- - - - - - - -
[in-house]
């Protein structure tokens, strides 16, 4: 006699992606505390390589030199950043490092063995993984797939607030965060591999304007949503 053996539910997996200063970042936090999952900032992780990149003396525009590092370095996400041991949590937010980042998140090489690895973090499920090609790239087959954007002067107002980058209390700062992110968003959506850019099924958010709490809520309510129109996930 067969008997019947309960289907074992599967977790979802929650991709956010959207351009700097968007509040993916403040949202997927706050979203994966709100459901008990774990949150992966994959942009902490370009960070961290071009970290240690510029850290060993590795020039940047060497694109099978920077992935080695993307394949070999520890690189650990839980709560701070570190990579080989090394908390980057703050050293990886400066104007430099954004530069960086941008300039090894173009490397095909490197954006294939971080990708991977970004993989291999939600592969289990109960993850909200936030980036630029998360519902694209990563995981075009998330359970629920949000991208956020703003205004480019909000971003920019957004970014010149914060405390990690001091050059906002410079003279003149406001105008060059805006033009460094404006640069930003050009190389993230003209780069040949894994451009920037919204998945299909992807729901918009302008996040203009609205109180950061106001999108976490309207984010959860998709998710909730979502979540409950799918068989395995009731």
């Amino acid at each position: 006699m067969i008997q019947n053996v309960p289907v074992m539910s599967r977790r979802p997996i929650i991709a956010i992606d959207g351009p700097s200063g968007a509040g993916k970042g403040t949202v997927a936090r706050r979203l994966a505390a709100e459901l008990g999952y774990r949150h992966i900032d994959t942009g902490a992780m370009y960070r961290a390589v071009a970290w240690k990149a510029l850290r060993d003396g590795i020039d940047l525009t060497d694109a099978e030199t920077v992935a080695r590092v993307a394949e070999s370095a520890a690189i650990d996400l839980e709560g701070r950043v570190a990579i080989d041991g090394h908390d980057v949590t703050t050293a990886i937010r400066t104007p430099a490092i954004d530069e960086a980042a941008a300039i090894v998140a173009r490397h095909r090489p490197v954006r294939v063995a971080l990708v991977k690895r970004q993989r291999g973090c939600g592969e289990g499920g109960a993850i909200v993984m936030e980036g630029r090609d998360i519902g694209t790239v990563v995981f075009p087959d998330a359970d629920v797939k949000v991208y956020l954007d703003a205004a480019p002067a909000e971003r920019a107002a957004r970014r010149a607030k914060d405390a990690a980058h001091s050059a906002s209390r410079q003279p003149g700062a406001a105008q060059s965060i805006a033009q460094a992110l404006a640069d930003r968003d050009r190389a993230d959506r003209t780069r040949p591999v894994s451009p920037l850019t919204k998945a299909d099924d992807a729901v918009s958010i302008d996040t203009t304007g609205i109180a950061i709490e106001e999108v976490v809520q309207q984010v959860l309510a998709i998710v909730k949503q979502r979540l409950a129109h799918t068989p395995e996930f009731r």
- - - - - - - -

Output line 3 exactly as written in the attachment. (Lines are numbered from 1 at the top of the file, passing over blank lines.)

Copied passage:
């Amino acid at each position: 006699m067969i008997q019947n053996v309960p289907v074992m539910s599967r977790r979802p997996i929650i991709a956010i992606d959207g351009p700097s200063g968007a509040g993916k970042g403040t949202v997927a936090r706050r979203l994966a505390a709100e459901l008990g999952y774990r949150h992966i900032d994959t942009g902490a992780m370009y960070r961290a390589v071009a970290w240690k990149a510029l850290r060993d003396g590795i020039d940047l525009t060497d694109a099978e030199t920077v992935a080695r590092v993307a394949e070999s370095a520890a690189i650990d996400l839980e709560g701070r950043v570190a990579i080989d041991g090394h908390d980057v949590t703050t050293a990886i937010r400066t104007p430099a490092i954004d530069e960086a980042a941008a300039i090894v998140a173009r490397h095909r090489p490197v954006r294939v063995a971080l990708v991977k690895r970004q993989r291999g973090c939600g592969e289990g499920g109960a993850i909200v993984m936030e980036g630029r090609d998360i519902g694209t790239v990563v995981f075009p087959d998330a359970d629920v797939k949000v991208y956020l954007d703003a205004a480019p002067a909000e971003r920019a107002a957004r970014r010149a607030k914060d405390a990690a980058h001091s050059a906002s209390r410079q003279p003149g700062a406001a105008q060059s965060i805006a033009q460094a992110l404006a640069d930003r968003d050009r190389a993230d959506r003209t780069r040949p591999v894994s451009p920037l850019t919204k998945a299909d099924d992807a729901v918009s958010i302008d996040t203009t304007g609205i109180a950061i709490e106001e999108v976490v809520q309207q984010v959860l309510a998709i998710v909730k949503q979502r979540l409950a129109h799918t068989p395995e996930f009731r």